SEVENTY-TWO

WE ONLY SEE THE SURFACE.  We cannot see all the hidden things; the things that lie beneath the surface.  One of my really good friends growing up was shy - really shy.  I was so surprised to learn that some people, who only saw her from a distance, thought she was unapproachable.  

Another good childhood friend of mine was always smiling and unbelievably beautiful.  People talked about her too -- how she must "have it so easy" and how it was obvious why she was always so happy -- she was gorgeous.  They never knew that she struggled with anxiety and depression.

I think about this a lot; the space between what is seen and unseen.  I think about when I'm looking at the faces of my students who are most often smiling.  Could you look through the classroom and determine who was homeless or in foster care?  Could you see the ones brokenhearted or struggling?  They smile up at me, cheerful to tackle the projects in front of them and only in some instances do they show outward signs of the wounds they bare.

I think about it, too.  The way I appear to those around me; confident, cheerful and easy-going.  They don't know I'm a worrier or that I sometimes struggle with insomnia.  They don't know that I've had to learn to develop a habit of positive self-talk.  They don't know that the word that most often comes to mind just before I speak in public is: loser.

My students and I have been talking about empathy lately.  We have been watching a video put together by my great friends at Class Dojo.  Right now, we are in the middle of little Mojo (a sweet monster) learning to develop empathy for his fellow monsters.  It is no small thing to arm the next generation, and yourself with a compassion heart that can imagine how someone else feels.  It is essential to our survival as humans.  Our level of kindness only ever matches how we treat the stranger, the helpless, and the "weak".  We must stretch out our hands to lift one another up.

Of course, one of the biggest problems is that it is very difficult to identify the stranger, the helpless and the weak.  They are often hiding in plain sight -- they are our friends, our co-workers, our leaders, and our bosses.  Like my students, who put on a uniform each morning (thus making it harder to see who is poor and who is not), they plaster a smile on their faces, and respond with a "Oh, I had a great weekend."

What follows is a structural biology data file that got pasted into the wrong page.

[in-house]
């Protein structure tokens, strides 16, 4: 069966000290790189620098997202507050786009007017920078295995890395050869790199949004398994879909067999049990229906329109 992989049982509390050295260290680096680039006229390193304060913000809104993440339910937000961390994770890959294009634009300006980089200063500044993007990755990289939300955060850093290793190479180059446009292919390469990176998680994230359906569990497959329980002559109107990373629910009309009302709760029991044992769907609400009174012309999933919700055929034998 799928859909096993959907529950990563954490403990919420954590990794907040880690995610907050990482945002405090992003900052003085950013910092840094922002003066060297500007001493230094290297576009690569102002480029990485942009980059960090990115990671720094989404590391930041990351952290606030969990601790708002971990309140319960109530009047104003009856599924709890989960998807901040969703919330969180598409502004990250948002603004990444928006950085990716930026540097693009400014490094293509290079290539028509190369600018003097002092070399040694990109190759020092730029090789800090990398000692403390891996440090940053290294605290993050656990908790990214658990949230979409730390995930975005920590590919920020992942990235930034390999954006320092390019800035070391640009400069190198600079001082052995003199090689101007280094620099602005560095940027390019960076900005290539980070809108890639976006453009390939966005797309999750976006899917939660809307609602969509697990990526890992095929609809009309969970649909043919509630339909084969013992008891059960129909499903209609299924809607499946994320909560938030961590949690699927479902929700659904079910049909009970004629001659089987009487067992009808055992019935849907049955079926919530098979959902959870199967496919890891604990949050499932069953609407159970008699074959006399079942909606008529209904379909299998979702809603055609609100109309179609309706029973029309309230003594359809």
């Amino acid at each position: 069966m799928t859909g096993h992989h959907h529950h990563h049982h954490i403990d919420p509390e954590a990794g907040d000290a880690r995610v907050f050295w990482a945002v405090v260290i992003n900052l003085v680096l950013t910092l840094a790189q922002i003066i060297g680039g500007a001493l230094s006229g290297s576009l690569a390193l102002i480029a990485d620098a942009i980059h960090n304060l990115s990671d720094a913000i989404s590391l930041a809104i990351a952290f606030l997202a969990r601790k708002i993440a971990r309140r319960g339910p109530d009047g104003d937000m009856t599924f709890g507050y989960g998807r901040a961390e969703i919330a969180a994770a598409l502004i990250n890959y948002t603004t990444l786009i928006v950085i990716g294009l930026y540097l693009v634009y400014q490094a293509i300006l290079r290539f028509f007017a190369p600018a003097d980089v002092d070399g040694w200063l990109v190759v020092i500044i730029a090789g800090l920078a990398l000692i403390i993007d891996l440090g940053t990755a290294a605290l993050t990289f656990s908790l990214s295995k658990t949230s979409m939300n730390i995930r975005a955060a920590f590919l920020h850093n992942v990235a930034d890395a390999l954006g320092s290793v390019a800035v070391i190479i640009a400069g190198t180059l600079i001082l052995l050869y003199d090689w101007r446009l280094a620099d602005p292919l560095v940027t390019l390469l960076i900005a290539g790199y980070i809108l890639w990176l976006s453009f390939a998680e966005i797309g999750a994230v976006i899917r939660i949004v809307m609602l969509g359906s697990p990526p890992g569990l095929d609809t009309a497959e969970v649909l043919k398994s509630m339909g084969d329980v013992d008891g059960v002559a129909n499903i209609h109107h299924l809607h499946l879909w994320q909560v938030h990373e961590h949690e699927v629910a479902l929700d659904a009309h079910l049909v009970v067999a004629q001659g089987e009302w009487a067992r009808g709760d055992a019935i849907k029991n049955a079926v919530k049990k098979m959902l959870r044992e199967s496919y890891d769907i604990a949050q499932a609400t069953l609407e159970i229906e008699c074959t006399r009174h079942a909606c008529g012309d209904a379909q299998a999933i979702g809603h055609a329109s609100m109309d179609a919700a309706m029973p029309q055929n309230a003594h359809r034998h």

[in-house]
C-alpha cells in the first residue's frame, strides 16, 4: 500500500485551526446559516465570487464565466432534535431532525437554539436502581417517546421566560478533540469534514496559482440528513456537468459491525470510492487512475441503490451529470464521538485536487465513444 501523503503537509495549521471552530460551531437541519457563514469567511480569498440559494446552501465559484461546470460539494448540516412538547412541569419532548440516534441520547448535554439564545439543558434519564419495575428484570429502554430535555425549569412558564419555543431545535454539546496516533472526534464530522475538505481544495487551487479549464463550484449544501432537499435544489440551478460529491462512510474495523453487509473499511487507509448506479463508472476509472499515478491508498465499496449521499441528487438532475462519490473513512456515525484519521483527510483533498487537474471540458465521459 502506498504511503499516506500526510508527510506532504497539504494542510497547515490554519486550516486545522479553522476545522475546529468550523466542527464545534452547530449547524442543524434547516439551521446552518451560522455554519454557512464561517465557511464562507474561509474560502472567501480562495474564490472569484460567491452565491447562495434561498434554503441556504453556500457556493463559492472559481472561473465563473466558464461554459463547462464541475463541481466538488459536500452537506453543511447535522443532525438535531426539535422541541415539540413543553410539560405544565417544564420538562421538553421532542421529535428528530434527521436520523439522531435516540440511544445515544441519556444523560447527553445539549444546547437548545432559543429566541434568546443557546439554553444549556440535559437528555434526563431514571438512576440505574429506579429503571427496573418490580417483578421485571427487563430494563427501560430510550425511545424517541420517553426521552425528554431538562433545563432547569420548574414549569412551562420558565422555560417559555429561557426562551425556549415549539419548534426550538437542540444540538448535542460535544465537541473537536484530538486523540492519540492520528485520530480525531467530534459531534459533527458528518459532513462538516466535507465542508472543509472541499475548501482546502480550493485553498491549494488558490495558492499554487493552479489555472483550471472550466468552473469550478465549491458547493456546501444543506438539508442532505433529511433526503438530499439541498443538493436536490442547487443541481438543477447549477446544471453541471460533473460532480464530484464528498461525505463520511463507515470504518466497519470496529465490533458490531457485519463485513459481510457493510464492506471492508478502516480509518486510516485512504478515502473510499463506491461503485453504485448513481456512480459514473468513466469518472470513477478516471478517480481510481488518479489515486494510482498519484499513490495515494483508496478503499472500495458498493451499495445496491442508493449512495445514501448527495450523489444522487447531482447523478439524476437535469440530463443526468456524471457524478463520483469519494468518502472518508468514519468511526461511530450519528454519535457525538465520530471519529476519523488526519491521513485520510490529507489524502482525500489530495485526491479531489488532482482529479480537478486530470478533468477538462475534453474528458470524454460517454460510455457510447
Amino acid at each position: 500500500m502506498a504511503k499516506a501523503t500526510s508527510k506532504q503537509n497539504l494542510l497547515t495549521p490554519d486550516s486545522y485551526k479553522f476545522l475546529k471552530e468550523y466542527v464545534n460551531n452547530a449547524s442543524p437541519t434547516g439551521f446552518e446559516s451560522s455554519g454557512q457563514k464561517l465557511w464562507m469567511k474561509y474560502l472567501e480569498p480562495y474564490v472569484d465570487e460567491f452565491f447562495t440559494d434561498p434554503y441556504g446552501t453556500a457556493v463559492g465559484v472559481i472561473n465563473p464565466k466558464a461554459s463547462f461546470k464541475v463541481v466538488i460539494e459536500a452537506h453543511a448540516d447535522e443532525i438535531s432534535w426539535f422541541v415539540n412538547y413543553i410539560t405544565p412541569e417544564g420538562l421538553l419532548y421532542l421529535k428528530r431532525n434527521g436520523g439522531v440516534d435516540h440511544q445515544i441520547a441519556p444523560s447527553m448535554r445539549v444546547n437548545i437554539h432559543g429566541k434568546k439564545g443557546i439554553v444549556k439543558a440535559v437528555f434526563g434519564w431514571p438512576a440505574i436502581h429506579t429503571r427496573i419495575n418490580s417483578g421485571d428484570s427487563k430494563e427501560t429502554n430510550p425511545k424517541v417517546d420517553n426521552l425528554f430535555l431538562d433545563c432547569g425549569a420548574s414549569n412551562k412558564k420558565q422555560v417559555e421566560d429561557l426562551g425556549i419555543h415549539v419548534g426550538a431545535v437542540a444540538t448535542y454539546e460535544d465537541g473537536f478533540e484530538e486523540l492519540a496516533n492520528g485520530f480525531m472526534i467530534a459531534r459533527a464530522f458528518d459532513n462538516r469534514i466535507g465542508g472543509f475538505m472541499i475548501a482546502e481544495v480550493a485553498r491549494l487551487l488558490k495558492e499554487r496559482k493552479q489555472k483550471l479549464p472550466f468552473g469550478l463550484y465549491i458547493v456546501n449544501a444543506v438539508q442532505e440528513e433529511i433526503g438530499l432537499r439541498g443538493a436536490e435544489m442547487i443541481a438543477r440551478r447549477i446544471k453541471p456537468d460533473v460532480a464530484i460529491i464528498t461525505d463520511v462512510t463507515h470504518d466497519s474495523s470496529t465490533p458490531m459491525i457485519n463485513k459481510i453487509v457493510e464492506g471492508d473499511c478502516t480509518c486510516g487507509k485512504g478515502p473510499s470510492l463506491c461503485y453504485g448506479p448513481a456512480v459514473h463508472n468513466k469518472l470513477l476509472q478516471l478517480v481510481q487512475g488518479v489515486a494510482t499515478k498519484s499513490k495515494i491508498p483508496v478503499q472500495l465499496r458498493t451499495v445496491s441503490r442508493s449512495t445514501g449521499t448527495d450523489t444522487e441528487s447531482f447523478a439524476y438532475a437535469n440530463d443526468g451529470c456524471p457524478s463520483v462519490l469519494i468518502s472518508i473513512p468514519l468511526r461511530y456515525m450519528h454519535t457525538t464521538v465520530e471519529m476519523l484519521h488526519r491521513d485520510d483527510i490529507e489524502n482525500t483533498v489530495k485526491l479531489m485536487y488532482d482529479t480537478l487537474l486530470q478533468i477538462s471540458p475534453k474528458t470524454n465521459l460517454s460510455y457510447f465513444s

Humans are complicated.  They are so much more than can be seen in a quick glance, or even in a lifetime of knowing.  Humans tuck away secrets.  They will sometimes tell you the exact opposite of what they feel. 

If I were to see myself, now or in the past, would I be able to recognize any of the things that I know to be true of myself?  If I bumped into 11th grade me, would it be obvious that I spent that year struggling with panic attacks? There are so many things we cover up and deny.  Is it any wonder our students, our children, and even our co-workers and cautious when we ask, "How are you doing?"

Don't get me wrong, I am, and always have been, a generally happy person. I expect good things to happen.  That doesn't mean I have never struggled or never worry.  I have fought my way through difficult days, and stressful times like anyone else.  

It is so easy to look at the people around us and summarize them after the briefest of glances.  It is so easy to think we know everything about the people around us.  It is so easy to forget what we understand to be true of ourselves, also applies to all the other humans around us; I am not exactly what you see.  I am much more.  

So, are you.  And I wanted to tell you something.  You are doing good.  Everyday you rise and try your best, and sometimes it goes great and sometimes it doesn't.  Sometimes you make mistakes, and sometimes you struggle -- but even in those times  you are doing good.  Keep going.  Keep rising.  

As I rise each day, I pray that my own heart will grow with empathy and compassion for all those around me for we are in this together.  

--Jen

Well, it happened.  Last night, due to "site maintanence" there was a break in my DAILY 500 chain. If you were bummed that I didn't write, I am deeply flattered, and thanks for reading everyday.  It didn't feel a little strange not to have 500 words to push out into the universe, but it looks like we all survived.  I imagine sometime I will have a day with nothing to say, but until then I will trudge along and try to keep my Daily 500, a daily thing